imp = predictorImportance(ens)
[imp,ma]
= predictorImportance(ens)
computes
estimates of predictor importance for imp
= predictorImportance(ens
)ens
by summing
these estimates over all weak learners in the ensemble. imp
has
one element for each input predictor in the data used to train this
ensemble. A high value indicates that this predictor is important
for ens
.
[
returns
a imp
,ma
]
= predictorImportance(ens
)P
byP
matrix with predictive
measures of association for P
predictors, when
the learners in ens
contain surrogate splits. See Definitions.

A classification ensemble created by 

A row vector with the same number of elements as the number
of predictors (columns) in 

A 
predictorImportance
computes estimates of predictor
importance for ens
by summing changes in the risk due
to splits on every predictor and dividing the sum by the number of
branch nodes. If ens
is grown without surrogate
splits, this sum is taken over best splits found at each branch node.
If ens
is grown with surrogate splits, this sum
is taken over all splits at each branch node including surrogate splits. imp
has
one element for each input predictor in the data used to train ens
.
Predictor importance associated with this split is computed as the
difference between the risk for the parent node and the total risk
for the two children.
ClassificationTree
splits
nodes based on either impurity or node
error.
Impurity means one of several things, depending on your choice
of the SplitCriterion
namevalue pair argument:
Gini's Diversity Index (gdi
) —
The Gini index of a node is
$$1{\displaystyle \sum _{i}{p}^{2}(i)},$$
where the sum is over the classes i at the
node, and p(i) is the observed
fraction of classes with class i that reach the
node. A node with just one class (a pure node)
has Gini index 0
; otherwise the Gini index is positive.
So the Gini index is a measure of node impurity.
Deviance ('deviance'
) —
With p(i) defined the same as
for the Gini index, the deviance of a node is
$${\displaystyle \sum _{i}p(i)\mathrm{log}p(i)}.$$
A pure node has deviance 0
; otherwise, the
deviance is positive.
Twoing rule ('twoing'
) —
Twoing is not a purity measure of a node, but is a different measure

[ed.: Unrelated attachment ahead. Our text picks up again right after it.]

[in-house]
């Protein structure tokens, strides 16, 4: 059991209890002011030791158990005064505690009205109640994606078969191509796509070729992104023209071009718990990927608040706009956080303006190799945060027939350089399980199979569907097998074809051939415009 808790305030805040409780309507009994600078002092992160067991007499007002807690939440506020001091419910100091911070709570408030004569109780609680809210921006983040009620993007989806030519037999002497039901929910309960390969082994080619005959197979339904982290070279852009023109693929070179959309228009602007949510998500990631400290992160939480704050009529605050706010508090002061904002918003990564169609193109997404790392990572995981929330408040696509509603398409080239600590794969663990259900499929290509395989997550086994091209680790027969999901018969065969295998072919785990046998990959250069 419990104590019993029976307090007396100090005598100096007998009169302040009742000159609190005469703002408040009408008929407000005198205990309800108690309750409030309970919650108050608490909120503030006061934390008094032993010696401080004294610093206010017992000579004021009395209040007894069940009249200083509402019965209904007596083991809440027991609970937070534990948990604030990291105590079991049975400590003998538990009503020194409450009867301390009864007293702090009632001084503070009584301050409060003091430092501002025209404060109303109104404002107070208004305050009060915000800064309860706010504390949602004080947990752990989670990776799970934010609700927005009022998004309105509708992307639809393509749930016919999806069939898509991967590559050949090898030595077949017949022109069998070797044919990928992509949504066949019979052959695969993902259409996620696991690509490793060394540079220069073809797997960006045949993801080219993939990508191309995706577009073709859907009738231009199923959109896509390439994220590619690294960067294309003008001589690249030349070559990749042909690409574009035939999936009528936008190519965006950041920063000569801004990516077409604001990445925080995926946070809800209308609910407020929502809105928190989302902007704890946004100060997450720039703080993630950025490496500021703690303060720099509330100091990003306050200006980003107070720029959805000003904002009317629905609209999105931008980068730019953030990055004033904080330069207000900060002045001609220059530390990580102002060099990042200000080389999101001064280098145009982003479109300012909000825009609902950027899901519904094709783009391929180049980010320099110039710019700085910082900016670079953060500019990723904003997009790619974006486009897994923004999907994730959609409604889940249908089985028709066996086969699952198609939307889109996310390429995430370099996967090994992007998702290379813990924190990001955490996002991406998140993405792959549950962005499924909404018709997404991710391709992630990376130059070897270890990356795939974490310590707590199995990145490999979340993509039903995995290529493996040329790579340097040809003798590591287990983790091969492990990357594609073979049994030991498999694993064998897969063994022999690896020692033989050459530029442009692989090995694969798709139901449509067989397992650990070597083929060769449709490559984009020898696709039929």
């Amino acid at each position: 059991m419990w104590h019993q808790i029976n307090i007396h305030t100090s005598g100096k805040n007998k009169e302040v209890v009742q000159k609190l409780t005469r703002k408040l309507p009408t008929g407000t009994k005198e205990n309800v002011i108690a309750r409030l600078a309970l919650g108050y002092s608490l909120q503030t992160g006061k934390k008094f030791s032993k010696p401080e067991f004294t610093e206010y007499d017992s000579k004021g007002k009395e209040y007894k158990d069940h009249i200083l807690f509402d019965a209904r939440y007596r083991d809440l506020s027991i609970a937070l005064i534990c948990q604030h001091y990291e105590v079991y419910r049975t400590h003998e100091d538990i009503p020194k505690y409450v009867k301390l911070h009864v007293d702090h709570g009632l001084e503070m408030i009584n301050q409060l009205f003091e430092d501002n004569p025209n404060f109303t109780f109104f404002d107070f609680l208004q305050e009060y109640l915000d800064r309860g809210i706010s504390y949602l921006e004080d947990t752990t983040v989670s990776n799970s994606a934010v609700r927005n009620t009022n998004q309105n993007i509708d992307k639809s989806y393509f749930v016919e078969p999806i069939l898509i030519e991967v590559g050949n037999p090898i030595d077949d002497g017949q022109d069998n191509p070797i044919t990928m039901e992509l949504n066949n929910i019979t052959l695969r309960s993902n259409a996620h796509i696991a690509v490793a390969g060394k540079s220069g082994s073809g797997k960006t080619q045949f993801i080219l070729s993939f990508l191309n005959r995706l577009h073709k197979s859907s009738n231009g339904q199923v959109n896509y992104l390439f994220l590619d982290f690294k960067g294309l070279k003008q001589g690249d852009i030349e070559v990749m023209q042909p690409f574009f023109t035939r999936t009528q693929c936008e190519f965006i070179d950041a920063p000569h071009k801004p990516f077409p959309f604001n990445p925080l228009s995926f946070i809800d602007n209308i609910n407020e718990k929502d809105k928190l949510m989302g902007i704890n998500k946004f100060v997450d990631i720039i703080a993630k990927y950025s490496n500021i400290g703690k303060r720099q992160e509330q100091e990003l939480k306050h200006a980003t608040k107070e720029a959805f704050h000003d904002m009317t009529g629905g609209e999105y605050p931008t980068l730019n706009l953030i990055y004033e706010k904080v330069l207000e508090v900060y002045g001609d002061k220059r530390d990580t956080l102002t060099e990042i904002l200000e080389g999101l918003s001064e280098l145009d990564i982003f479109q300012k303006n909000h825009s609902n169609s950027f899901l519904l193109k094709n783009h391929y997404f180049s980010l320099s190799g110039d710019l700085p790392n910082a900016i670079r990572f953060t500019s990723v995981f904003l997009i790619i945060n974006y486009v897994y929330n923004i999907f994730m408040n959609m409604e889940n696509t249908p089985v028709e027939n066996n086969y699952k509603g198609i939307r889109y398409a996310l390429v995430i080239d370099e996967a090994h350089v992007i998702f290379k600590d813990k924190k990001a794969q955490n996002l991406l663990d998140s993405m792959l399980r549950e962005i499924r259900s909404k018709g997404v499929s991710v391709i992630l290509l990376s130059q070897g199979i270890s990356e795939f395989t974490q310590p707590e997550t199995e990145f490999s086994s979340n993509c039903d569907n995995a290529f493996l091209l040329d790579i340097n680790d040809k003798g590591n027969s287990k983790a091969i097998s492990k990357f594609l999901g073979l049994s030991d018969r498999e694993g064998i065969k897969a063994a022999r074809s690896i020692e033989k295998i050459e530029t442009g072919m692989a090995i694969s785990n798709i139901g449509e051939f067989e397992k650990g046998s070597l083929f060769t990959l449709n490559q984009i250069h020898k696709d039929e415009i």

for deciding how to split a node. Let L(i)
denote the fraction of members of class i in the
left child node after a split, and R(i)
denote the fraction of members of class i in the
right child node after a split. Choose the split criterion to maximize
$$P(L)P(R){\left({\displaystyle \sum _{i}\leftL(i)R(i)\right}\right)}^{2},$$
where P(L) and P(R) are the fractions of observations that split to the left and right respectively. If the expression is large, the split made each child node purer. Similarly, if the expression is small, the split made each child node similar to each other, and hence similar to the parent node, and so the split did not increase node purity.
Node error — The node error is the fraction of misclassified classes at a node. If j is the class with the largest number of training samples at a node, the node error is
1 – p(j).
The predictive measure of association between the optimal split on variable i and a surrogate split on variable j is:
$${\lambda}_{i,j}=\frac{\text{min}\left({P}_{L},{P}_{R}\right)\left(1{P}_{{L}_{i}{L}_{j}}{P}_{{R}_{i}{R}_{j}}\right)}{\text{min}\left({P}_{L},{P}_{R}\right)}.$$
Here
P_{L} and P_{R} are the node probabilities for the optimal split of node i into Left and Right nodes respectively.
$${P}_{{L}_{i}{L}_{j}}$$ is the probability that both (optimal) node i and (surrogate) node j send an observation to the Left.
$${P}_{{R}_{i}{R}_{j}}$$ is the probability that both (optimal) node i and (surrogate) node j send an observation to the Right.
Clearly, λ_{i,j} lies from –∞ to 1. Variable j is a worthwhile surrogate split for variable i if λ_{i,j} > 0.
Element ma(i,j)
is the predictive measure
of association averaged over surrogate splits on predictor j
for
which predictor i
is the optimal split predictor.
This average is computed by summing positive values of the predictive
measure of association over optimal splits on predictor i
and
surrogate splits on predictor j
and dividing by
the total number of optimal splits on predictor i
,
including splits for which the predictive measure of association between
predictors i
and j
is negative.
Estimate the predictor importance for all variables in the Fisher iris data:
load fisheriris ens = fitensemble(meas,species,'AdaBoostM2',100,'Tree'); imp = predictorImportance(ens) imp = 0.0001 0.0005 0.0384 0.0146
The first two predictors are not very important in ens
.
Estimate the predictor importance for all variables in the Fisher iris data for an ensemble where the trees contain surrogate splits:
load fisheriris surrtree = templateTree('Surrogate','on'); ens2 = fitensemble(meas,species,'AdaBoostM2',100,surrtree); [imp2,ma] = predictorImportance(ens2) imp2 = 0.0224 0.0142 0.0525 0.0508 ma = 1.0000 0 0.0001 0.0001 0.0115 1.0000 0.0023 0.0054 0.2810 0.1747 1.0000 0.5372 0.0789 0.0463 0.2339 1.0000
The first two predictors show much more importance than in the previous example.